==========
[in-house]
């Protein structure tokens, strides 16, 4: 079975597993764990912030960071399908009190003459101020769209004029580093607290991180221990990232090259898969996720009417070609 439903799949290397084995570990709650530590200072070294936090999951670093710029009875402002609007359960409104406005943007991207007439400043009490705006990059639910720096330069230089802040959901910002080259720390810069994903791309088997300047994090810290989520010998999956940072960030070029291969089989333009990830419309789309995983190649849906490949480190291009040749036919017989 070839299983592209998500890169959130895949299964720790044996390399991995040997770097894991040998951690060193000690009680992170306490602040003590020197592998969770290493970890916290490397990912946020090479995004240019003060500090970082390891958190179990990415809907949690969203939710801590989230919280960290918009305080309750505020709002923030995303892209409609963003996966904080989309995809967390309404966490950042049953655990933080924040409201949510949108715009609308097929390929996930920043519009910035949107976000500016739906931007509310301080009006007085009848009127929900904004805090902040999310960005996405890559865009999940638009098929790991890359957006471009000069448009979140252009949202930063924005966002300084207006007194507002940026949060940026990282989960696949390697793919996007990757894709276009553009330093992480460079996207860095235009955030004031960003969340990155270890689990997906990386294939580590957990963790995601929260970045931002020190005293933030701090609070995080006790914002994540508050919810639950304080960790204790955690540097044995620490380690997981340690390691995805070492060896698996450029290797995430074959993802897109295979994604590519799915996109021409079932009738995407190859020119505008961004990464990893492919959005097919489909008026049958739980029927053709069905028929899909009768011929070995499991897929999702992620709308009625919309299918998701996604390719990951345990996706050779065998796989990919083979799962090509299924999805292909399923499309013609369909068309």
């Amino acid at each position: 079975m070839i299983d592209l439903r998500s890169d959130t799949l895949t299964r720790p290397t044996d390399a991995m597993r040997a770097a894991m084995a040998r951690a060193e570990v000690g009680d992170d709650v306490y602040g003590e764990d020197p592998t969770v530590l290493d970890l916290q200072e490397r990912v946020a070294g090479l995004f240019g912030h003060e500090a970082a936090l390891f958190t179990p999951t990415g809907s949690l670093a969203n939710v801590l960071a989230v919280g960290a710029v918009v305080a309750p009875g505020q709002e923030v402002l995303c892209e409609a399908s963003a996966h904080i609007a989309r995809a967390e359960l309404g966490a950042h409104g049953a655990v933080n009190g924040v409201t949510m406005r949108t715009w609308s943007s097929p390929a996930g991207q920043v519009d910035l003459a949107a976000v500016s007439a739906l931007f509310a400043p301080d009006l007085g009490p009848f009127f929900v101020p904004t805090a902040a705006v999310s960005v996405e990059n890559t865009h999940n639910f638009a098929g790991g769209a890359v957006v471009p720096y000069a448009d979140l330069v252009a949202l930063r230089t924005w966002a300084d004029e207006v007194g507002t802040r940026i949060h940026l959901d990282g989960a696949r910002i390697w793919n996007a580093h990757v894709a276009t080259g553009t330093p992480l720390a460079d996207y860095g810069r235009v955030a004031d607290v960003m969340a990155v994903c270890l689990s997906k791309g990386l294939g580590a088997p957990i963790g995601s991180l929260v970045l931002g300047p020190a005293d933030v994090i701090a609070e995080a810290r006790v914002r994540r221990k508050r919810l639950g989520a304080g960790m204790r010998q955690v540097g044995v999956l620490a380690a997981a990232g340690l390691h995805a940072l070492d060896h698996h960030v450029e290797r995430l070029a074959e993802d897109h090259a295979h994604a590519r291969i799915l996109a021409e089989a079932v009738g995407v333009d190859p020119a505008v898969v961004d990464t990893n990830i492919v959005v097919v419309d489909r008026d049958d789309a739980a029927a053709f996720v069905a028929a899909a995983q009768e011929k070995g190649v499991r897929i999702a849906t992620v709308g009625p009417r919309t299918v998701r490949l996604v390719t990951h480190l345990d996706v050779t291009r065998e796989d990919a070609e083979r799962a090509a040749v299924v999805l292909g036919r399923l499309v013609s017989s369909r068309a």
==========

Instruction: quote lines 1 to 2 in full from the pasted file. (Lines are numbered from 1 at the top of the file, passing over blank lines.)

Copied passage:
[in-house]
């Protein structure tokens, strides 16, 4: 079975597993764990912030960071399908009190003459101020769209004029580093607290991180221990990232090259898969996720009417070609 439903799949290397084995570990709650530590200072070294936090999951670093710029009875402002609007359960409104406005943007991207007439400043009490705006990059639910720096330069230089802040959901910002080259720390810069994903791309088997300047994090810290989520010998999956940072960030070029291969089989333009990830419309789309995983190649849906490949480190291009040749036919017989 070839299983592209998500890169959130895949299964720790044996390399991995040997770097894991040998951690060193000690009680992170306490602040003590020197592998969770290493970890916290490397990912946020090479995004240019003060500090970082390891958190179990990415809907949690969203939710801590989230919280960290918009305080309750505020709002923030995303892209409609963003996966904080989309995809967390309404966490950042049953655990933080924040409201949510949108715009609308097929390929996930920043519009910035949107976000500016739906931007509310301080009006007085009848009127929900904004805090902040999310960005996405890559865009999940638009098929790991890359957006471009000069448009979140252009949202930063924005966002300084207006007194507002940026949060940026990282989960696949390697793919996007990757894709276009553009330093992480460079996207860095235009955030004031960003969340990155270890689990997906990386294939580590957990963790995601929260970045931002020190005293933030701090609070995080006790914002994540508050919810639950304080960790204790955690540097044995620490380690997981340690390691995805070492060896698996450029290797995430074959993802897109295979994604590519799915996109021409079932009738995407190859020119505008961004990464990893492919959005097919489909008026049958739980029927053709069905028929899909009768011929070995499991897929999702992620709308009625919309299918998701996604390719990951345990996706050779065998796989990919083979799962090509299924999805292909399923499309013609369909068309």